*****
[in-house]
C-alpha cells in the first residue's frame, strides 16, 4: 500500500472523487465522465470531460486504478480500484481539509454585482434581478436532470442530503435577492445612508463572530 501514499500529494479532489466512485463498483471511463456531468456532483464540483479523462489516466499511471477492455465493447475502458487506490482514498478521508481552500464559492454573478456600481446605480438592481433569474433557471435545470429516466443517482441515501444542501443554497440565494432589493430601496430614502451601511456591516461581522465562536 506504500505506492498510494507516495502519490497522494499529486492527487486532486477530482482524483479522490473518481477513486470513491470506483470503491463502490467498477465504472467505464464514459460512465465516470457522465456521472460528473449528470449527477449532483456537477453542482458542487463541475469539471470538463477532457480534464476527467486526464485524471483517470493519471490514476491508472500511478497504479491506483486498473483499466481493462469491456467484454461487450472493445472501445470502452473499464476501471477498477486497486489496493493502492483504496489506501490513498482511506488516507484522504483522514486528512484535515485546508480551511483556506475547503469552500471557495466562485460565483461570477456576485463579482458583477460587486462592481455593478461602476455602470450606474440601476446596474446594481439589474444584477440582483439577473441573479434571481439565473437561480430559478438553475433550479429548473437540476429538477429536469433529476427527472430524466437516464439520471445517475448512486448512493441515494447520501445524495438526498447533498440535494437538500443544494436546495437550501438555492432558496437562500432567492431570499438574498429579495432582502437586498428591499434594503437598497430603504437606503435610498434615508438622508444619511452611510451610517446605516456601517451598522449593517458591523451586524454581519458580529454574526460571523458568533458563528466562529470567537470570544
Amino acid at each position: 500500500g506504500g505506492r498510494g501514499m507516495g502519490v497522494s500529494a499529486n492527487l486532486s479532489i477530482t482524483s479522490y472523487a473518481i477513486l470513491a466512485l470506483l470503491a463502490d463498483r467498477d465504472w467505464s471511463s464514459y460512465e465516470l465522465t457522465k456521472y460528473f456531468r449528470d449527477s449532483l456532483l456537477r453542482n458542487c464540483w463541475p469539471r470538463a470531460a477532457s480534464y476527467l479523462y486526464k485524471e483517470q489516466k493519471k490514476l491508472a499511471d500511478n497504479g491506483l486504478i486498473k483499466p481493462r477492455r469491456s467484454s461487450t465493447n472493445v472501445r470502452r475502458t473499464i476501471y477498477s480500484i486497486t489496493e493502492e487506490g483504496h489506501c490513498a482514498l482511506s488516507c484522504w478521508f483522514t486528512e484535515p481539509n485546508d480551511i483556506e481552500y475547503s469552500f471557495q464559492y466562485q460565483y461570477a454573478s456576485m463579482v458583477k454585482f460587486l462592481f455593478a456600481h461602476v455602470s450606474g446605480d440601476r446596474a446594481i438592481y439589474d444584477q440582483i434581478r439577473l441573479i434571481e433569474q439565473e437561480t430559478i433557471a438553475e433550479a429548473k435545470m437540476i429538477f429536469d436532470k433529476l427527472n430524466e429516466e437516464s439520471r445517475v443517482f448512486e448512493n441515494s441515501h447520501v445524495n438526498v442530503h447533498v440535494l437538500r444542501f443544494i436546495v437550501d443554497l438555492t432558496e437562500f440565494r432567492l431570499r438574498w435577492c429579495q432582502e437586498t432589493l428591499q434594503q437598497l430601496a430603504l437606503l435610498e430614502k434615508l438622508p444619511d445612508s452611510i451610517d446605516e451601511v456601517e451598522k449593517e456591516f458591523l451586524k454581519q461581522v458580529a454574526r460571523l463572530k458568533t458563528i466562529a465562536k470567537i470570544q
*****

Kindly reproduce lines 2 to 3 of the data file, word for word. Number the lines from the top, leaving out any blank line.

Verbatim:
C-alpha cells in the first residue's frame, strides 16, 4: 500500500472523487465522465470531460486504478480500484481539509454585482434581478436532470442530503435577492445612508463572530 501514499500529494479532489466512485463498483471511463456531468456532483464540483479523462489516466499511471477492455465493447475502458487506490482514498478521508481552500464559492454573478456600481446605480438592481433569474433557471435545470429516466443517482441515501444542501443554497440565494432589493430601496430614502451601511456591516461581522465562536 506504500505506492498510494507516495502519490497522494499529486492527487486532486477530482482524483479522490473518481477513486470513491470506483470503491463502490467498477465504472467505464464514459460512465465516470457522465456521472460528473449528470449527477449532483456537477453542482458542487463541475469539471470538463477532457480534464476527467486526464485524471483517470493519471490514476491508472500511478497504479491506483486498473483499466481493462469491456467484454461487450472493445472501445470502452473499464476501471477498477486497486489496493493502492483504496489506501490513498482511506488516507484522504483522514486528512484535515485546508480551511483556506475547503469552500471557495466562485460565483461570477456576485463579482458583477460587486462592481455593478461602476455602470450606474440601476446596474446594481439589474444584477440582483439577473441573479434571481439565473437561480430559478438553475433550479429548473437540476429538477429536469433529476427527472430524466437516464439520471445517475448512486448512493441515494447520501445524495438526498447533498440535494437538500443544494436546495437550501438555492432558496437562500432567492431570499438574498429579495432582502437586498428591499434594503437598497430603504437606503435610498434615508438622508444619511452611510451610517446605516456601517451598522449593517458591523451586524454581519458580529454574526460571523458568533458563528466562529470567537470570544
Amino acid at each position: 500500500g506504500g505506492r498510494g501514499m507516495g502519490v497522494s500529494a499529486n492527487l486532486s479532489i477530482t482524483s479522490y472523487a473518481i477513486l470513491a466512485l470506483l470503491a463502490d463498483r467498477d465504472w467505464s471511463s464514459y460512465e465516470l465522465t457522465k456521472y460528473f456531468r449528470d449527477s449532483l456532483l456537477r453542482n458542487c464540483w463541475p469539471r470538463a470531460a477532457s480534464y476527467l479523462y486526464k485524471e483517470q489516466k493519471k490514476l491508472a499511471d500511478n497504479g491506483l486504478i486498473k483499466p481493462r477492455r469491456s467484454s461487450t465493447n472493445v472501445r470502452r475502458t473499464i476501471y477498477s480500484i486497486t489496493e493502492e487506490g483504496h489506501c490513498a482514498l482511506s488516507c484522504w478521508f483522514t486528512e484535515p481539509n485546508d480551511i483556506e481552500y475547503s469552500f471557495q464559492y466562485q460565483y461570477a454573478s456576485m463579482v458583477k454585482f460587486l462592481f455593478a456600481h461602476v455602470s450606474g446605480d440601476r446596474a446594481i438592481y439589474d444584477q440582483i434581478r439577473l441573479i434571481e433569474q439565473e437561480t430559478i433557471a438553475e433550479a429548473k435545470m437540476i429538477f429536469d436532470k433529476l427527472n430524466e429516466e437516464s439520471r445517475v443517482f448512486e448512493n441515494s441515501h447520501v445524495n438526498v442530503h447533498v440535494l437538500r444542501f443544494i436546495v437550501d443554497l438555492t432558496e437562500f440565494r432567492l431570499r438574498w435577492c429579495q432582502e437586498t432589493l428591499q434594503q437598497l430601496a430603504l437606503l435610498e430614502k434615508l438622508p444619511d445612508s452611510i451610517d446605516e451601511v456601517e451598522k449593517e456591516f458591523l451586524k454581519q461581522v458580529a454574526r460571523l463572530k458568533t458563528i466562529a465562536k470567537i470570544q